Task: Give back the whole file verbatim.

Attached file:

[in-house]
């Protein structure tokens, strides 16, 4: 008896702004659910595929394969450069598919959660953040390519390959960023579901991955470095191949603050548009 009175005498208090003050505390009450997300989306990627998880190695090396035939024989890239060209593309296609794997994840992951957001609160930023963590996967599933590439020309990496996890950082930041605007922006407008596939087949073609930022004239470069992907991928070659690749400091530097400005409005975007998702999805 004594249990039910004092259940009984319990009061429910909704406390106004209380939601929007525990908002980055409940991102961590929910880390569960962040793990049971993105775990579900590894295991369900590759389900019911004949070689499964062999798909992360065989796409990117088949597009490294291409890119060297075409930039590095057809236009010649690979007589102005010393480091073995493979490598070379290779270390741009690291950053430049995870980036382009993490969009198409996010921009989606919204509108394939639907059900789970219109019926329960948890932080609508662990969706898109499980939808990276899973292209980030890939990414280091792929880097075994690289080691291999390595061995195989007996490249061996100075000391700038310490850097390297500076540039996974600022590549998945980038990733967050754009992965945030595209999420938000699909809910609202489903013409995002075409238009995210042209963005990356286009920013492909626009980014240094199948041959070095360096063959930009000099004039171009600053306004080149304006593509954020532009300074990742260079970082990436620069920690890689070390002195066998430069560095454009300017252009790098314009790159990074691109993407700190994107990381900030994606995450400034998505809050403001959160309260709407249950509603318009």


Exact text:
[in-house]
């Protein structure tokens, strides 16, 4: 008896702004659910595929394969450069598919959660953040390519390959960023579901991955470095191949603050548009 009175005498208090003050505390009450997300989306990627998880190695090396035939024989890239060209593309296609794997994840992951957001609160930023963590996967599933590439020309990496996890950082930041605007922006407008596939087949073609930022004239470069992907991928070659690749400091530097400005409005975007998702999805 004594249990039910004092259940009984319990009061429910909704406390106004209380939601929007525990908002980055409940991102961590929910880390569960962040793990049971993105775990579900590894295991369900590759389900019911004949070689499964062999798909992360065989796409990117088949597009490294291409890119060297075409930039590095057809236009010649690979007589102005010393480091073995493979490598070379290779270390741009690291950053430049995870980036382009993490969009198409996010921009989606919204509108394939639907059900789970219109019926329960948890932080609508662990969706898109499980939808990276899973292209980030890939990414280091792929880097075994690289080691291999390595061995195989007996490249061996100075000391700038310490850097390297500076540039996974600022590549998945980038990733967050754009992965945030595209999420938000699909809910609202489903013409995002075409238009995210042209963005990356286009920013492909626009980014240094199948041959070095360096063959930009000099004039171009600053306004080149304006593509954020532009300074990742260079970082990436620069920690890689070390002195066998430069560095454009300017252009790098314009790159990074691109993407700190994107990381900030994606995450400034998505809050403001959160309260709407249950509603318009």